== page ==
The GBSP Bookshelf for October

 The GBSP community weighs in on what they’re reading in October, ranging from spooky classics like Frankenstein to lots of Neil Gaiman.

GB HQ Picks

 From the people who bring you GBSP every summer, we bring you books, lots of books, every month. Shocking, we know.

The Graveyard Book by Neil Gaimadownloadn (Heather’s pick)

The tale of Nobody “Bod” Owens, who wanders into a graveyard after his parents are murdered, and ends up being raised by a community of ghosts. Heather loves Neil Gaiman in general, but essentially this is The Jungle Book taking place in a graveyard- how can you not love that? Gaiman’s characters are surprising and give a great twist to an old story.

A Tale Dark and Grimm by Adam Gidwitz

When Hansel and Gretel wander off the path of their own story, they end up lost and in danger in the stories of other Grimm and grisly characters.

American Gods by Neil Gaiman (Mindy’s current read)

Mindy is currently reading American Gods and loves Gaiman’s ability to flesh out alternate worlds,  which are both vivid and dream-like.

The Witches by Roald Dahl

This is an author you need to re-read as a young adult/adult. According to the back of the book: This is not a fairy-tale. This is about REAL WITCHES.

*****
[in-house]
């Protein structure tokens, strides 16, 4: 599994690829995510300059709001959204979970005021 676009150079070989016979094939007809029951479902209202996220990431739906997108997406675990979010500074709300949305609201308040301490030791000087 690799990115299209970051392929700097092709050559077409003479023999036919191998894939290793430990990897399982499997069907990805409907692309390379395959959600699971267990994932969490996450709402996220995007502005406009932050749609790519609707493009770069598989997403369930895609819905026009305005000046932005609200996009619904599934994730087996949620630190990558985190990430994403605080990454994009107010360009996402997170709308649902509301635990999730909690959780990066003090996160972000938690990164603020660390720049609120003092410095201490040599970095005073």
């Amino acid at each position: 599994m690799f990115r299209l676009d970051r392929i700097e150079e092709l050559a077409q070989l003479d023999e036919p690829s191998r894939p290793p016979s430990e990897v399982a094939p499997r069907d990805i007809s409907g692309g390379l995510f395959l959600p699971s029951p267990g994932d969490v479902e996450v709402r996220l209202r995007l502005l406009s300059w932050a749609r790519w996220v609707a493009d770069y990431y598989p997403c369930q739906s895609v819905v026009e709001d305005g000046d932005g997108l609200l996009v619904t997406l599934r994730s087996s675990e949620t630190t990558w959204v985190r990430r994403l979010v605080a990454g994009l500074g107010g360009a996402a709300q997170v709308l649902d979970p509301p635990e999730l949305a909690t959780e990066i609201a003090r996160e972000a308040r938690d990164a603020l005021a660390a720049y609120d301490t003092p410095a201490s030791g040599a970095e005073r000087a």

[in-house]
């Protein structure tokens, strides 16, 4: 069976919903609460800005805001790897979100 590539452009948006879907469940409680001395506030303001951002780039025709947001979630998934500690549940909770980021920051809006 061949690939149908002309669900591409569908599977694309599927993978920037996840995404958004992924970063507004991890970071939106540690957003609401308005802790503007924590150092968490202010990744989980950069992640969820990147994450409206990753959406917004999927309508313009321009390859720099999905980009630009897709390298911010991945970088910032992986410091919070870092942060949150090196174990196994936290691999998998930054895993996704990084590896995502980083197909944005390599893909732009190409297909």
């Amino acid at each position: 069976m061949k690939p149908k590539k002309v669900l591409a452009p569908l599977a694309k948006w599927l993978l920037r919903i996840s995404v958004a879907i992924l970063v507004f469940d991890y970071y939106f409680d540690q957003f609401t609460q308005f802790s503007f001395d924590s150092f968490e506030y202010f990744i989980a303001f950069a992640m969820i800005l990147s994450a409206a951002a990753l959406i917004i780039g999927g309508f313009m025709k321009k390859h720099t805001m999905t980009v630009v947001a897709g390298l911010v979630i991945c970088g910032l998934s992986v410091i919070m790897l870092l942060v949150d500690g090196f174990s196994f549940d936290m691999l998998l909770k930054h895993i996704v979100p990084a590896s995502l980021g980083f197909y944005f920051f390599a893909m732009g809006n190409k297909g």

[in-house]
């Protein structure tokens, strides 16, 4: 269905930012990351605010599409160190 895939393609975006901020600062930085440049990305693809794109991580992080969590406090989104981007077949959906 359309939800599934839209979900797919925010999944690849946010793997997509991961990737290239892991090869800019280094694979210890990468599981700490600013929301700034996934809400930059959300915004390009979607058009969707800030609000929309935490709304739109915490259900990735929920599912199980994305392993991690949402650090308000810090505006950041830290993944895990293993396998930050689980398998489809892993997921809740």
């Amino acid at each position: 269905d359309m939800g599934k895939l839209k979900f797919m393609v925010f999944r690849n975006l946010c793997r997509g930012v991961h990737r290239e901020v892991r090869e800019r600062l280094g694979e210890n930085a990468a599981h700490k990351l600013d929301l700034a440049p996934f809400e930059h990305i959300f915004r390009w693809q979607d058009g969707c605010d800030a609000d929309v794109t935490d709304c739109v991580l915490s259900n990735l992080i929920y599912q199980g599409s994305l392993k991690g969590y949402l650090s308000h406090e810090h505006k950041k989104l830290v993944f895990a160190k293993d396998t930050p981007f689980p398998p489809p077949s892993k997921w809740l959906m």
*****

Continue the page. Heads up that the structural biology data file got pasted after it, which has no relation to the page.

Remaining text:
Can we get this on a t-shirt please

Pet Sematary by Stephen King (Paula’s recommendation)

Louis Creed is introduced to an old pet cemetery in the area which has the capability of resurrecting the dead. Seriously creepy things start to go down after the family cat tragically dies, and Creed and Jud’s resurrection attempt backfires. Paula recommends, from personal experience, that you do not read this book while camping.


The classics that gave us the monsters and legends

Frankefrankensteinnstein by Mary Shelley (Mel’s favorite)

Also known as The Modern Prometheus, Shelley started writing this novel when she was eighteen. Considered one of the first sci-fi novels ever written- about an unorthodox science experiment gone wrong- Shelley artfully weaves a tale that exudes Romanticism and horror, while raising some amazing discussions on ethics and justice. Before you read the novel, how does Shelley’s alternate title, The Modern Prometheus, inform your assumptions about the book?

Dracula by Bram Stoker

The Strange Case of Dr. Jekyll and Mr. Hyde by Robert Louis Stevenson

The Complete Works of Edgar Alan Poe

Community Picks

Garden of Eden

The Garden of Eden was published posthumously in 1986

GBSP campers and staff share their favorite fall reads

World Light by Halldór Laxness (Ben Groner III, PA)

Great Expectations by Charles Dickens (Eric Tarlin, camper)

Bring up the Bodies by Hilary Mantel (Sophia Nguyen, PA)

Don Quixote by Miguel de Cervantes (Chris Schafenacker, PA)

As I Lay Dying by William Faulkner (Brooke Pfaus, camper)

The Auroras of Autumn by Wallace Stevens (Melih Levi, PA)

The Garden of Eden by Ernest Hemingway (Jacob Moul, camper)

In The Woods by Tana French (Vicky Bhundhumani, PA)

“Young Goodman Brown” by Nathaniel Hawthorne (Sarah Klein, PA)

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